The third and crowning stage of the believer's history is the rich spiritual feast provided by God in heaven, of which even now a sweet foretaste is given.

Verse 5

Thou preparest a table before me in the presence of mine enemies: thou anointest my head with oil; my cup runneth over.

A table before me. The Hebrew for "table" [ shulchaan (H7979)] is one spread with viands.

In the presence of mine enemies. They may look on and envy, but such is my security in thee, that none of them can deprive me of the rich table that thou spreadest. So the rich man in hell beheld Lazarus in Abraham's bosom, afar off and separated from him by an impassable gulf. Lazarus' joy only added to the rich man's torment, God spreads a table of temporal and spiritual viands for His people even in the wilderness. The fullness of the feast is reserved for the "house of God, eternal in the heavens." Compare as to the "pasture" provided by the good Shepherd, John 10:9.

My head with oil. The head and person used to be anointed with refreshing perfumes at a feast (Ecclesiastes 9:8). The oil of gladness (Psalms 45:7); the joy which the Holy Spirit imparts (Isaiah 51:1; Isaiah 51:3; 1 John 2:20). Love and brotherly unity are fragrant odours of this oil (Psalms 133:2). The manifestation of Christ's 'name' produces this oil of joy (Song of Solomon 1:3).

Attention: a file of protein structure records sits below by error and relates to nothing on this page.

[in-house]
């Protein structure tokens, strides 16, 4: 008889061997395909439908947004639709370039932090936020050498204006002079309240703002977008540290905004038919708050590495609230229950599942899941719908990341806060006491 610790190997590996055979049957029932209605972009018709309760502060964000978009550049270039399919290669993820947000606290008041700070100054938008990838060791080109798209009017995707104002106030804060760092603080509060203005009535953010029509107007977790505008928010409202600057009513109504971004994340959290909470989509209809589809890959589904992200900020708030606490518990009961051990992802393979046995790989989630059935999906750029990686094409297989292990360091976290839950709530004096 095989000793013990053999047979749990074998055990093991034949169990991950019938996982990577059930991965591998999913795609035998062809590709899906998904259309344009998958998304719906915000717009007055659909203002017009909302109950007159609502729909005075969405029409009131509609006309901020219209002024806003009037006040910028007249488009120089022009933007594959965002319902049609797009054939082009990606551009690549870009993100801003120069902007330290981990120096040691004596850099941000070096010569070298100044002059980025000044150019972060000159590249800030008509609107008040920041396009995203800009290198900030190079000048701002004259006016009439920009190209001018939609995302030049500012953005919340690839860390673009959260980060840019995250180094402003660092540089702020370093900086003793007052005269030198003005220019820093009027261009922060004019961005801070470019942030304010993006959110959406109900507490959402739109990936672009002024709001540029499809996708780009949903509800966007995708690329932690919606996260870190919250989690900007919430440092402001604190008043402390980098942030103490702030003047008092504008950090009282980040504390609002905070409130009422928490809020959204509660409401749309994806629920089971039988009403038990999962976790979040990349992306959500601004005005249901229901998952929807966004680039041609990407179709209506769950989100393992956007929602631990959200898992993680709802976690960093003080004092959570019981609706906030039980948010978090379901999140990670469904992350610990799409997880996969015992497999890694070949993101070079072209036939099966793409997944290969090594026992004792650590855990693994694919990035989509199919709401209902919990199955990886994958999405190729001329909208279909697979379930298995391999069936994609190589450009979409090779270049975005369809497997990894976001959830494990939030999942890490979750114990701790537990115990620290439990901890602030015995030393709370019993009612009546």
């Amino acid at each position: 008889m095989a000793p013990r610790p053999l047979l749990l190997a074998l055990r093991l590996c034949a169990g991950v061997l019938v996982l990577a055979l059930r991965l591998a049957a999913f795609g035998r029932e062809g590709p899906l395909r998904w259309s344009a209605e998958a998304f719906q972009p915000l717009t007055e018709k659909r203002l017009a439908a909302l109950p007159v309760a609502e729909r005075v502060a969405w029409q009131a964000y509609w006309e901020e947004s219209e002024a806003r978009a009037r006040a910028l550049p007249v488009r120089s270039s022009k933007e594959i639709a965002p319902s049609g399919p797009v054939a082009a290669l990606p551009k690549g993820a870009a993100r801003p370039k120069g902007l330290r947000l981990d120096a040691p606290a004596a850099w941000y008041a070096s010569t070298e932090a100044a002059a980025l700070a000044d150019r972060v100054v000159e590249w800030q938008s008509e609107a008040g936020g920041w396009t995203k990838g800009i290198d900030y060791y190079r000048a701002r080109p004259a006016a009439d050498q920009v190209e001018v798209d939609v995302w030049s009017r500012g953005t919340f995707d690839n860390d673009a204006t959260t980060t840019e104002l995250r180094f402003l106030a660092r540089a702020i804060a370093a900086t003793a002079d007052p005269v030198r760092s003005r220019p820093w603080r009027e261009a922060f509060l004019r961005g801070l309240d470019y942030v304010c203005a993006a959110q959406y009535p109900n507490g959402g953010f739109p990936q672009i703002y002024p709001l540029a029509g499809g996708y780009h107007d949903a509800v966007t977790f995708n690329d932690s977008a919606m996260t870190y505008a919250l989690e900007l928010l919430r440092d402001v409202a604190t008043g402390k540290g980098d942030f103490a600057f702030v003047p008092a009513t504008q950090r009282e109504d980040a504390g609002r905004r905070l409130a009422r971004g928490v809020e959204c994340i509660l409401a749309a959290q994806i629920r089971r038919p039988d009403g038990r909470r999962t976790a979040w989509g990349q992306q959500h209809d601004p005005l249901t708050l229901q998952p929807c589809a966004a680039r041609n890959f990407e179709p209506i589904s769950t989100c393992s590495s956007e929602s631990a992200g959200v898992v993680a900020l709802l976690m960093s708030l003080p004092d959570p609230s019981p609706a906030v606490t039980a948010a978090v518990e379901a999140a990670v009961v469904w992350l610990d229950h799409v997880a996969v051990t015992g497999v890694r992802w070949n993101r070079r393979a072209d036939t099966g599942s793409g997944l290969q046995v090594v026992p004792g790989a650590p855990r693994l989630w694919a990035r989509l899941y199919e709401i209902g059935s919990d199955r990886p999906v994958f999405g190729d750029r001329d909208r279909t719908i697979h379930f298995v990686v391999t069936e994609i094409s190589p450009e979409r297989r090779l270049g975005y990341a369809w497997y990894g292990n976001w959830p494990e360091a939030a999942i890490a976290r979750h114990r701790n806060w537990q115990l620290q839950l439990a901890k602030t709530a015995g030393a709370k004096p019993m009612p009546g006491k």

Verse 6

Surely goodness and mercy shall follow me all the days of my life: and I will dwell in the house of the LORD for ever.

Surely goodness, [ 'ak (H389)] - rather, 'only;' i:e., nothing but goodness.

Shall follow me. As my enemies, like wild beasts, follow me with evil intent, so God follows me with good. Ordinarily men follow after happiness, which still flees from them; here blessedness of itself follows believers. 'Such is the ardour of divine grace, that it eagerly, follows us, even when careless, nay, averse' (Gejer).

All the days of my life - the days of this transitory life, in contrast to the life "forever," wherein I shall not be, as here, a traveling pilgrim (followed, indeed, by 'the goodness, of God'), but a 'dweller in the house of the Lord.'

Bibliographical Information
Jamieson, Robert, D.D.; Fausset, A. R.; Brown, David. "Commentary on Psalms 23". "Commentary Critical and Explanatory on the Whole Bible - Unabridged". https://www.studylight.org/commentaries/eng/jfu/psalms-23.html. 1871-8.